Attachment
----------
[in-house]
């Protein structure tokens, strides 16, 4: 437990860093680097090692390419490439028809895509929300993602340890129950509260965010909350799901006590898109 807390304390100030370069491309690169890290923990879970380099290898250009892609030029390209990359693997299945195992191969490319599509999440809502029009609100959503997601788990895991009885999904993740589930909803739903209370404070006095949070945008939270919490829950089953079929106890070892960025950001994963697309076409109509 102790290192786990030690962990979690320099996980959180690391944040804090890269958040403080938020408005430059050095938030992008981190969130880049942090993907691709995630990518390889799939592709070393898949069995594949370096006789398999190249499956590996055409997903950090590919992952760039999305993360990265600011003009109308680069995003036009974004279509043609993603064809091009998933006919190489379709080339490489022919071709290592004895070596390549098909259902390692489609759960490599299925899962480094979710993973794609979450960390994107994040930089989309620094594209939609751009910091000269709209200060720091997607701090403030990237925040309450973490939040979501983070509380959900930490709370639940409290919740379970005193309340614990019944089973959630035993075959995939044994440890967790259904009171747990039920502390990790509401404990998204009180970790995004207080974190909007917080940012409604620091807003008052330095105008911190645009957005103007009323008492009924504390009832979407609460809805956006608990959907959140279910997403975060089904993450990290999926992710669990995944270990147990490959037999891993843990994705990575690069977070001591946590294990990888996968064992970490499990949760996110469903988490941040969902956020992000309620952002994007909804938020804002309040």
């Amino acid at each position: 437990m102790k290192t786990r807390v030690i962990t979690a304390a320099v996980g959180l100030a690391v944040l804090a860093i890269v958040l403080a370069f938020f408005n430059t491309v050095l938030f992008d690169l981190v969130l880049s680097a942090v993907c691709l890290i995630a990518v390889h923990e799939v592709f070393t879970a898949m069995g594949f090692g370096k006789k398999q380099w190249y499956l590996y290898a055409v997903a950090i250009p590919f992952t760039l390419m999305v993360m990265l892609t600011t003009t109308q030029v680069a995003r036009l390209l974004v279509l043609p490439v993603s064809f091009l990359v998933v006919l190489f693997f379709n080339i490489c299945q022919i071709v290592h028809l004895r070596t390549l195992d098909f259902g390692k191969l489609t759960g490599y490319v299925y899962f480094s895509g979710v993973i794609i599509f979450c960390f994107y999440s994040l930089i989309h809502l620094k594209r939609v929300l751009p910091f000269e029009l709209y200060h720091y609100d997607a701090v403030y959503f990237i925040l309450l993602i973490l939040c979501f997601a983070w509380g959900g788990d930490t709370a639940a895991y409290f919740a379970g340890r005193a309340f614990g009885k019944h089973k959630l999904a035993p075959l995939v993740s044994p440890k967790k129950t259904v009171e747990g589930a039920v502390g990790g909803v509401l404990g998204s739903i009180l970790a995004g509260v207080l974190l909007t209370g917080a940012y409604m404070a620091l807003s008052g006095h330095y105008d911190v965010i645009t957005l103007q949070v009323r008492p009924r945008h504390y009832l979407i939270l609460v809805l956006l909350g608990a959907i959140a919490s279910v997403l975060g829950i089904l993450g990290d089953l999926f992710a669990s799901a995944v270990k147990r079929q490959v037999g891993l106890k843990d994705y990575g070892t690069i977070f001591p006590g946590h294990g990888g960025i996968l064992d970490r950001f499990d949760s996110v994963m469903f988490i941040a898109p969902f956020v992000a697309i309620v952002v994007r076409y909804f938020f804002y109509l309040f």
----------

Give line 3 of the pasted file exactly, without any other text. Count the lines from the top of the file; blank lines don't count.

């Amino acid at each position: 437990m102790k290192t786990r807390v030690i962990t979690a304390a320099v996980g959180l100030a690391v944040l804090a860093i890269v958040l403080a370069f938020f408005n430059t491309v050095l938030f992008d690169l981190v969130l880049s680097a942090v993907c691709l890290i995630a990518v390889h923990e799939v592709f070393t879970a898949m069995g594949f090692g370096k006789k398999q380099w190249y499956l590996y290898a055409v997903a950090i250009p590919f992952t760039l390419m999305v993360m990265l892609t600011t003009t109308q030029v680069a995003r036009l390209l974004v279509l043609p490439v993603s064809f091009l990359v998933v006919l190489f693997f379709n080339i490489c299945q022919i071709v290592h028809l004895r070596t390549l195992d098909f259902g390692k191969l489609t759960g490599y490319v299925y899962f480094s895509g979710v993973i794609i599509f979450c960390f994107y999440s994040l930089i989309h809502l620094k594209r939609v929300l751009p910091f000269e029009l709209y200060h720091y609100d997607a701090v403030y959503f990237i925040l309450l993602i973490l939040c979501f997601a983070w509380g959900g788990d930490t709370a639940a895991y409290f919740a379970g340890r005193a309340f614990g009885k019944h089973k959630l999904a035993p075959l995939v993740s044994p440890k967790k129950t259904v009171e747990g589930a039920v502390g990790g909803v509401l404990g998204s739903i009180l970790a995004g509260v207080l974190l909007t209370g917080a940012y409604m404070a620091l807003s008052g006095h330095y105008d911190v965010i645009t957005l103007q949070v009323r008492p009924r945008h504390y009832l979407i939270l609460v809805l956006l909350g608990a959907i959140a919490s279910v997403l975060g829950i089904l993450g990290d089953l999926f992710a669990s799901a995944v270990k147990r079929q490959v037999g891993l106890k843990d994705y990575g070892t690069i977070f001591p006590g946590h294990g990888g960025i996968l064992d970490r950001f499990d949760s996110v994963m469903f988490i941040a898109p969902f956020v992000a697309i309620v952002v994007r076409y909804f938020f804002y109509l309040f």